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within normal limits, and tenderness to palpation was noted in the lower lumbar spine to the left of
L5. Id. Ms. Weindel indicated that Taylor has been able to perform his daily activities without
The medical evidence discussed above supports the ALJ’s determination that Taylor’s
degenerative disc disease no longer met listing 1.04A as of December 31, 2011, and that medical
improvement occurred, because there was no evidence of nerve root compression. Taylor
reported improvement in his lower back pain to Dr. Buchowski beginning on his first
post-operative visit in November 2009. (Tr. 409.) Taylor reported to Dr. Houchin in December
2011 that his low back pain was better following his fusion (Tr. 33) and made the same report to
Dr. Tate in September 2010 (Tr. 305). Physical examinations following Taylor’s surgery
performed by Drs. Buchowski and Houchin revealed a well-healed incision, normal motor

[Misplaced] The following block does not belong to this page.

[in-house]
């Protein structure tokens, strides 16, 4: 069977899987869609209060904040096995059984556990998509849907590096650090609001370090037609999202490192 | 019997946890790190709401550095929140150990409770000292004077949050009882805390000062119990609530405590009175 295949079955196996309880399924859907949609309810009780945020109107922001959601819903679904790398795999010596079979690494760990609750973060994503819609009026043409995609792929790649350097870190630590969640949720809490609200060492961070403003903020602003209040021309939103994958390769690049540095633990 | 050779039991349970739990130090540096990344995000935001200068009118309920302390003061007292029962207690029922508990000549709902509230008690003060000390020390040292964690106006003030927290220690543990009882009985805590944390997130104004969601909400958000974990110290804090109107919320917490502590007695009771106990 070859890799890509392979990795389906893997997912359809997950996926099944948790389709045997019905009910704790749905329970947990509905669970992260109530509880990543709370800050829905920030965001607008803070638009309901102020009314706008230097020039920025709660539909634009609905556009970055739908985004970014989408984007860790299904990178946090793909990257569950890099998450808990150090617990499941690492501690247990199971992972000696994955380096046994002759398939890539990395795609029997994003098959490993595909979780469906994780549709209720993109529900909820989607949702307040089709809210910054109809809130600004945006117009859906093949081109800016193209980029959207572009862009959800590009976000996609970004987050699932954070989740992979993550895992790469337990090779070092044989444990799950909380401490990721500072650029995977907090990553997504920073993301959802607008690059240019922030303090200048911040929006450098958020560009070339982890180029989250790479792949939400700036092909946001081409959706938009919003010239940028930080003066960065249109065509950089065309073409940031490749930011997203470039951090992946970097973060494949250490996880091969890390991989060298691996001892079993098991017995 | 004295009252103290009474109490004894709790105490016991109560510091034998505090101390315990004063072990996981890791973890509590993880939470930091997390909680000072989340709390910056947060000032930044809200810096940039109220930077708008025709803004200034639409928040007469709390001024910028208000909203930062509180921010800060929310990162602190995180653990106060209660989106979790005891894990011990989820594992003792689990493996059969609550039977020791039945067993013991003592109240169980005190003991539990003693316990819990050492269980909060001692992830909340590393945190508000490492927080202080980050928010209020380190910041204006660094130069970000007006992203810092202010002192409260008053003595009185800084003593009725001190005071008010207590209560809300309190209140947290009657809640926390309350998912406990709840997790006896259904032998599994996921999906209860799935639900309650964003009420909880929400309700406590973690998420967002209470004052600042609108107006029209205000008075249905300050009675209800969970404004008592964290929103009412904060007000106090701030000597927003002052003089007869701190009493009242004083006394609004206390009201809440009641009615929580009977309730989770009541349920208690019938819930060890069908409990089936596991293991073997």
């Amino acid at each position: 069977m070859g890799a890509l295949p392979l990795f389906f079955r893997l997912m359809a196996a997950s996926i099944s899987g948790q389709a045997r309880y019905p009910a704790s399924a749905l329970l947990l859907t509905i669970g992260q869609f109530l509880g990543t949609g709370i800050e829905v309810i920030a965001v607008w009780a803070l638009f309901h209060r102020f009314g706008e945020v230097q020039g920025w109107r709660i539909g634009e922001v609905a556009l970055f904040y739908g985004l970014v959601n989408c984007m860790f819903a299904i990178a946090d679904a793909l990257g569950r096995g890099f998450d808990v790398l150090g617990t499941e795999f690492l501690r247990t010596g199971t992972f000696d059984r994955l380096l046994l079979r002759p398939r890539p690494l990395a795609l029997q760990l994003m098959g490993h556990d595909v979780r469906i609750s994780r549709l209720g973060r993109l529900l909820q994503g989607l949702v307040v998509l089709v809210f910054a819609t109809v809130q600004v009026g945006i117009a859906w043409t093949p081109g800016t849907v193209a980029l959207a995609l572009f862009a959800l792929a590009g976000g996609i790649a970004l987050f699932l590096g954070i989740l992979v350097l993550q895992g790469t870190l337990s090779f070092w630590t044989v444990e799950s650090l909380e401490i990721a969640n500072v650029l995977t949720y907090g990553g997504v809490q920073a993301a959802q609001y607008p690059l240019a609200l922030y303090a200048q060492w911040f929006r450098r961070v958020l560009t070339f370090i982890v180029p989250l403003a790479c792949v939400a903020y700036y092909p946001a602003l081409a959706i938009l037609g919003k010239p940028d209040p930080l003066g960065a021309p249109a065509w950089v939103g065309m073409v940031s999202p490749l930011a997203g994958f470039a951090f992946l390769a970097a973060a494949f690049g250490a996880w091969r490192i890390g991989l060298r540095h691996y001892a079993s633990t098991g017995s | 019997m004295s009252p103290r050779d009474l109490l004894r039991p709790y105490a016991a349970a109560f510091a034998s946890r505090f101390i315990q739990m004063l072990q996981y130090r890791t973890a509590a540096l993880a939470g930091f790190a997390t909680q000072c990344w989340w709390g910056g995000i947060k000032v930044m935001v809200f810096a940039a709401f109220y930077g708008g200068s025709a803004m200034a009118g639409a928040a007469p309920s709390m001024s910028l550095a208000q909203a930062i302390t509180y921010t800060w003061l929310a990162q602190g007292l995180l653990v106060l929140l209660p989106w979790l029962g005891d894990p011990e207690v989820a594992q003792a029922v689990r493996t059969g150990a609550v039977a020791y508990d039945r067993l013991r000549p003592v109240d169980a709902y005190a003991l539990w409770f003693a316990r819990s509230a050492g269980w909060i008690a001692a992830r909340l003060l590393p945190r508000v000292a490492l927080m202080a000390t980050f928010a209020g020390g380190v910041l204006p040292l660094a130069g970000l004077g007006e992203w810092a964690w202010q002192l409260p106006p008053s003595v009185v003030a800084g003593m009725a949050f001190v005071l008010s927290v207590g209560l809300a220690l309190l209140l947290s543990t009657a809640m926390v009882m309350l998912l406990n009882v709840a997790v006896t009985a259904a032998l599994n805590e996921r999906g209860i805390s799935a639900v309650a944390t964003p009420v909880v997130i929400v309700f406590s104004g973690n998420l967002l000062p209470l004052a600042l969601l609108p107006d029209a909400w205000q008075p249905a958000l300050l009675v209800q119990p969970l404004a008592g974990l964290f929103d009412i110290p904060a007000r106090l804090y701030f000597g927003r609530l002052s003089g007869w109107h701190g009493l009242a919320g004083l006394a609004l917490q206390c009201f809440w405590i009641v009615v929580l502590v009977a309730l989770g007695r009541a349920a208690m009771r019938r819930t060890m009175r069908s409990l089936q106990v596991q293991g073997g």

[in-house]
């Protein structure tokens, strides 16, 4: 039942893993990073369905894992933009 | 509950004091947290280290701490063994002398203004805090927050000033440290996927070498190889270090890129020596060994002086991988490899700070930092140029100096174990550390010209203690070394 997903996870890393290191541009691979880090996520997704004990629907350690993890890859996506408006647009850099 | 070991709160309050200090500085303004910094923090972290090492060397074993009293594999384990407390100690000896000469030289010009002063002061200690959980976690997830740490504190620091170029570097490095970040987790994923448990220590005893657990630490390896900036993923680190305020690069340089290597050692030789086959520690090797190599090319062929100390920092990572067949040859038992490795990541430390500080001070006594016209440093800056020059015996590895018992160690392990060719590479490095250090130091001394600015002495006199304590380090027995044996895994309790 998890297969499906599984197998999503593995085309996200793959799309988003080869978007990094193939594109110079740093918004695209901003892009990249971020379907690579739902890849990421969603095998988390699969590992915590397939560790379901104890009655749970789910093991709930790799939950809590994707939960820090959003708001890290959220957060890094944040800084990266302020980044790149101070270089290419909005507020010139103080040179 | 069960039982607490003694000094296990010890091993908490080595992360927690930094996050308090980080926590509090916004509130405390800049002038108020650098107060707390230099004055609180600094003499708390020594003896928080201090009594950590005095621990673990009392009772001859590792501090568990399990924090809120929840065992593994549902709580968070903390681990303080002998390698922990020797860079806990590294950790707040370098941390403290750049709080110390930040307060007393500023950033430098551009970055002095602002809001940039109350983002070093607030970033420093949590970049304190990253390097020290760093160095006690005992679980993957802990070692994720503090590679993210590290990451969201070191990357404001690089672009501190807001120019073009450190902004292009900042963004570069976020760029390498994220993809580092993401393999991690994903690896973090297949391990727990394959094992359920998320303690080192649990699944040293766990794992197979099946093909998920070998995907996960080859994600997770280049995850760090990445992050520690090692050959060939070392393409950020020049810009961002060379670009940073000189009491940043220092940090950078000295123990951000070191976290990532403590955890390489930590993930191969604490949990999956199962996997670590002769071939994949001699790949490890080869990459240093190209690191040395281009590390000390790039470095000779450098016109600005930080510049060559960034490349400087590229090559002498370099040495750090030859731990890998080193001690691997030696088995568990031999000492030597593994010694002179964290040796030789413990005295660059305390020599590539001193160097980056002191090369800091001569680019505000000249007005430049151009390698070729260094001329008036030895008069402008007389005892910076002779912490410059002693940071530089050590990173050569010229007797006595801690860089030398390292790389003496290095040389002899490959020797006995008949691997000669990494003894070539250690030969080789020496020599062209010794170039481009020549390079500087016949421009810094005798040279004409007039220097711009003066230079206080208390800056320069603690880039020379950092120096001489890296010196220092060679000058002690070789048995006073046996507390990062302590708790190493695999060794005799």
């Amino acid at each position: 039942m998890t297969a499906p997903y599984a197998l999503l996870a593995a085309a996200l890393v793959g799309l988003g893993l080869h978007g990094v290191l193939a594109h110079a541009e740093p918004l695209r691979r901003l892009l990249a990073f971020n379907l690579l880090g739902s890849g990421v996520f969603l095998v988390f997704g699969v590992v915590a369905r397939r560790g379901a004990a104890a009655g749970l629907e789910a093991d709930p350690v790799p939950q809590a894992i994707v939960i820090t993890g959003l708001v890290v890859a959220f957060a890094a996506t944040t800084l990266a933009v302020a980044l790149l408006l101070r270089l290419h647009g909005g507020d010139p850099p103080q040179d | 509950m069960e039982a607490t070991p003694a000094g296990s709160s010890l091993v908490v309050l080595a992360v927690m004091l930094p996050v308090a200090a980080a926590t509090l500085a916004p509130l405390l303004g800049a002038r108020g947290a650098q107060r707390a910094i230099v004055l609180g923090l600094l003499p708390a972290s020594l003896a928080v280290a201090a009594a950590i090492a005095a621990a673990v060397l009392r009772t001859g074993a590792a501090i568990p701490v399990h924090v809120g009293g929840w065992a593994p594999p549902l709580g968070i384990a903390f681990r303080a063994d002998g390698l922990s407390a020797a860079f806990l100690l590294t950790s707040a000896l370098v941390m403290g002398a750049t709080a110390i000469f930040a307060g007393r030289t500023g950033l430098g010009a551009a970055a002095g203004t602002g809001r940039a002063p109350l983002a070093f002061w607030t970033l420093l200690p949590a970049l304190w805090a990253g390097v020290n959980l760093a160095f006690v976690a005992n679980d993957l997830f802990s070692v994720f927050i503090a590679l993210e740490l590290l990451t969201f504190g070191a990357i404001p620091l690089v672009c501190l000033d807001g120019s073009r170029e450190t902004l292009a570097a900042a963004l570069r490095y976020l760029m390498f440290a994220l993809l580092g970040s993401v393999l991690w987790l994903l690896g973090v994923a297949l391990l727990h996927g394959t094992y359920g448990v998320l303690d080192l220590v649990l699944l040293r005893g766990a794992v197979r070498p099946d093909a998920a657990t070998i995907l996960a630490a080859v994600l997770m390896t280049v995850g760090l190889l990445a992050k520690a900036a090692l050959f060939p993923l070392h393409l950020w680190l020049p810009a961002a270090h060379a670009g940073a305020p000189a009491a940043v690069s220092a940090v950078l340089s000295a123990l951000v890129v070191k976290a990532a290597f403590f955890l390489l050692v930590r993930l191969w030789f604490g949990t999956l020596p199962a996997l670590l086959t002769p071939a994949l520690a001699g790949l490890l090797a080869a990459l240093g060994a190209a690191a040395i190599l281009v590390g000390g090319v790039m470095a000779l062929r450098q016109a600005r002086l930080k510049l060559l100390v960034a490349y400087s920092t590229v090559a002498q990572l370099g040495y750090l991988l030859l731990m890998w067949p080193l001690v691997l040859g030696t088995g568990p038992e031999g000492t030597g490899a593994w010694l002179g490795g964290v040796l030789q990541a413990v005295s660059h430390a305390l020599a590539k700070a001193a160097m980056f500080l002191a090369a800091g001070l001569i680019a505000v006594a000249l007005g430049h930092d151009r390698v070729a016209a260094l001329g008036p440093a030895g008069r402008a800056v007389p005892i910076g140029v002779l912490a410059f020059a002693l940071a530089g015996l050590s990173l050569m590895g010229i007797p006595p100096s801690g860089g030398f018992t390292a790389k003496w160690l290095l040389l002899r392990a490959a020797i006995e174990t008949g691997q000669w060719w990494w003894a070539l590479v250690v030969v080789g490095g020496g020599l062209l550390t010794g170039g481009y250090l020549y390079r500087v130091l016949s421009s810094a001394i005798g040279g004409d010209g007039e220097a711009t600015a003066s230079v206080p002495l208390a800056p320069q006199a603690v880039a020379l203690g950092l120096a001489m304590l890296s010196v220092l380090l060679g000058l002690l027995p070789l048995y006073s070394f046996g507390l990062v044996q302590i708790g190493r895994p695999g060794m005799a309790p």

strength throughout the lower extremities, normal sensation, and normal reflexes. (Tr. 409, 247,
278, 276, 269, 334). Dr. Tate noted only paravertebral tenderness and a slight decrease in range
of motion of the lumbosacral spine, with 4/5 strength in the upper and lower extremities, at her
September 2010 examination. (Tr. 306.) Taylor’s February 2010 CT myelogram revealed no
significant neural foraminal or spinal canal narrowing. (Tr. 253.) It is true, as Taylor notes, that
a nerve conduction study he underwent on March 3, 2010 revealed evidence of chronic neurogenic
changes in L4/S1 distribution on the right. (Tr. 296.) It was noted that this could represent
chronic right L4/S1 lumbar radiculopathy. (Tr. 296.) (emphasis added). No definite evidence of
radiculopathy, however, was ever found. Instead, on January 3, 2012, Taylor reported to Dr.
Buchowski that his lower extremity radicular symptoms and low back pain had resolved. (Tr.
The medical evidence does reveal complaints of thoracic back pain, beginning around
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February 2010. (Tr. 247.) At that time, Dr. Buchowski noted no significant tenderness to
palpation over his thoracic spine. (Tr. 407.) Similarly, Dr. Houchin noted that Taylor moved
“pretty good,” and had no gross motor deficit despite his complaints of thoracic back pain in